The Microraptor was a four-winged dromaeosaurid, one of the most majestic its kind has to offer. Living in what is today China it roamed during the Lower Cretaceous period.

Key Facts

Microraptor pronunciationMIKE-ROW-RAP-TOR
What does Microraptor mean?Tiny plunderer
Dinosaur typeTheropod
On the menuCarnivorous
Length0.8 meters (3 feet)
Height0.2 m (0.7 feet)
Weight1 kg (about 2 lbs)
Life expectancy25 years
Legs used to get aroundBipedal
Estimated top speed36 km/h (22.3 mph)
When they livedLower Cretaceous era 125-122 million years ago
Where they have been found?China

When & Where

The discovery of the Microraptor was highly unusual. At a press conference held by National Geographic in 1999, a new genus named Archaeoraptor was unveiled. However, the fossil in question was a chimera, meaning it was an assembly of elements from different species. Paleontologist Xu Xing described the tail remains from the forged fossil as belonging to a new species, giving it the name Microraptor zhaoianus.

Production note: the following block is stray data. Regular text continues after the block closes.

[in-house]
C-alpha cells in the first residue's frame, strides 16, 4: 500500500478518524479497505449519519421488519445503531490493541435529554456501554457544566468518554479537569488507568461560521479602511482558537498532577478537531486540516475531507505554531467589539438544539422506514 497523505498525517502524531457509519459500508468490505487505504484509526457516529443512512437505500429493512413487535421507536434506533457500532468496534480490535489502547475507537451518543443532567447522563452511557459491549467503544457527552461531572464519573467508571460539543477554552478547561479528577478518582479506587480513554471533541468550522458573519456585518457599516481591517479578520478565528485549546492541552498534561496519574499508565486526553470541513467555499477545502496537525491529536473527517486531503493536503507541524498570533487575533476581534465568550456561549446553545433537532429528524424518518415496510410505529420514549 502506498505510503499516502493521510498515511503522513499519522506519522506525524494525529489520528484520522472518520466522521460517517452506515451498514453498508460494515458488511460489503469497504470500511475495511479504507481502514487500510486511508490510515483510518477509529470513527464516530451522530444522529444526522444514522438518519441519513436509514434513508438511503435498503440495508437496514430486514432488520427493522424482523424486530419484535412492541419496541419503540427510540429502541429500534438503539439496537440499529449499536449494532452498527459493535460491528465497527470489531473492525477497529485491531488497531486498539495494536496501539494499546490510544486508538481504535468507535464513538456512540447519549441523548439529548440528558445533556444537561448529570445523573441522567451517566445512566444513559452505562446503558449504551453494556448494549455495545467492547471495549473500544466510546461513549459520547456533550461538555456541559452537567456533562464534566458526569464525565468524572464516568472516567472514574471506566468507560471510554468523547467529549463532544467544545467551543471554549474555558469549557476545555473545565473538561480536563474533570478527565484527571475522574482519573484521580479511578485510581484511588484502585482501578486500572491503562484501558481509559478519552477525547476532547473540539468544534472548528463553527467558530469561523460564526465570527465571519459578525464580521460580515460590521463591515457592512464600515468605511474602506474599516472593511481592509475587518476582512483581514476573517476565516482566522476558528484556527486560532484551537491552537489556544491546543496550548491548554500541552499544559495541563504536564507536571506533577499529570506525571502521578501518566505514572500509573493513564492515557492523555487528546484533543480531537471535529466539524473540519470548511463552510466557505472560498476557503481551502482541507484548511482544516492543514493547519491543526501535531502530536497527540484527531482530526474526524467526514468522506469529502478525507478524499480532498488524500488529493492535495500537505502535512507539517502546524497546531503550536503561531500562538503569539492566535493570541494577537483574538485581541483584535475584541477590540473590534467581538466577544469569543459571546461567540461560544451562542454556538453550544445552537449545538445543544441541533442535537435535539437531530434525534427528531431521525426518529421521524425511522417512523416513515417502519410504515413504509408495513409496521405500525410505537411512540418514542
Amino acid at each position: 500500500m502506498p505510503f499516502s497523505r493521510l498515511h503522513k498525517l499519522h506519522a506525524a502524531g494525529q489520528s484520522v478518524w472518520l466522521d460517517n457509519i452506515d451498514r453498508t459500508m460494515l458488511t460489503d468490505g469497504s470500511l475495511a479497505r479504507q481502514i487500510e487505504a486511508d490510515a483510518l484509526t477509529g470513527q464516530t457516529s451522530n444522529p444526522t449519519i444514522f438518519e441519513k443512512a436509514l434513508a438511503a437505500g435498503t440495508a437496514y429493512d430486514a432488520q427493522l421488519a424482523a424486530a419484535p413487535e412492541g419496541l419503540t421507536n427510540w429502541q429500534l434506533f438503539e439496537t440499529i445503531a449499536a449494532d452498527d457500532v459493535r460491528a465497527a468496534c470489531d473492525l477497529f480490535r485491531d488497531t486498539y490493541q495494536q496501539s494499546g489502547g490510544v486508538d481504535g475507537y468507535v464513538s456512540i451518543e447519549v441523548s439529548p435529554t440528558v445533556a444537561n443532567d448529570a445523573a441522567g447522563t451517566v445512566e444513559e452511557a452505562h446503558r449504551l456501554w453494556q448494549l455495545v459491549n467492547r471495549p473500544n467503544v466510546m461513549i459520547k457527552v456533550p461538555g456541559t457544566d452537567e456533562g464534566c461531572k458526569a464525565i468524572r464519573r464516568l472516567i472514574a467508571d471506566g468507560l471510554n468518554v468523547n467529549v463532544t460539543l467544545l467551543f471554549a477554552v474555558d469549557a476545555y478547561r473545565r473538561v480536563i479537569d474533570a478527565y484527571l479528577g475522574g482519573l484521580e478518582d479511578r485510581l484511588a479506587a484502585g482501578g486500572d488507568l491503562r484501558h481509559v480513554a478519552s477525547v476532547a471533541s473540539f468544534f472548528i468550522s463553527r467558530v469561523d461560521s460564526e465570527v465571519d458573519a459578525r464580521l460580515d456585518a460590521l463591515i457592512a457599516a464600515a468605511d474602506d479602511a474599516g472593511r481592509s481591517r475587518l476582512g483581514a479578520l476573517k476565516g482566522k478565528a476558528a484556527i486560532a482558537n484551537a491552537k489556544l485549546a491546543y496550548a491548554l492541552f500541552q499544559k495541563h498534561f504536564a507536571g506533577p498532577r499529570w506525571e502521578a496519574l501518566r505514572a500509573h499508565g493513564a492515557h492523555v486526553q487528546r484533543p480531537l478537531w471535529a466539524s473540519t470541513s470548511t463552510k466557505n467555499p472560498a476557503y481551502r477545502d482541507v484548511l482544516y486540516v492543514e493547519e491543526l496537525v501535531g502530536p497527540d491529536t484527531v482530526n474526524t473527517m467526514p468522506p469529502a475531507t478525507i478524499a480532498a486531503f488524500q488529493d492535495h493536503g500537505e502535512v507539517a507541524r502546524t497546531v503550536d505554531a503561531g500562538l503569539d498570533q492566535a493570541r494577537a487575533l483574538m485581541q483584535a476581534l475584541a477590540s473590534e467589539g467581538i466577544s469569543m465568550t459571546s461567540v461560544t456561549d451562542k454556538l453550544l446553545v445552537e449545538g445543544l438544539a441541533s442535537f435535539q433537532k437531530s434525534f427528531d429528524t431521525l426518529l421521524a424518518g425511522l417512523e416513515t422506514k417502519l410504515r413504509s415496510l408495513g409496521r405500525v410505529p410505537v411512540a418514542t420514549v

Size & Weight

An adult Microraptor could reach a length of 77 centimeters and weighed around 1 kilogram. They are one of the smallest non-avian dinosaurs known. The Microraptor was also one of the first non-avialan dinosaurs discovered with the impressions of feathers and wings.

Mobility & Diet

Despite the popular misconception, there’s evidence showing that the Microraptor couldn’t fly. Their legs lacked the muscles for a ground take-off, so the Microraptor resorted to gliding, covering over forty meters in one undulating glide. Their carnivorous diet consisted of mammals, birds, and fish. However, unlike its close relative, the Anchiornis, the Microraptor likely didn’t have gastric pellets.

Interesting Points

  • The naming of the Microraptor was controversial, due to unusual circumstances surrounding its first given name, Archaeoraptor.
  • The Microraptor lived approximately 120 million years ago in eastern China.
  • They were carnivores, feeding primarily on mammals, birds and fish.
  • They were extremely abundant in their ecosystems.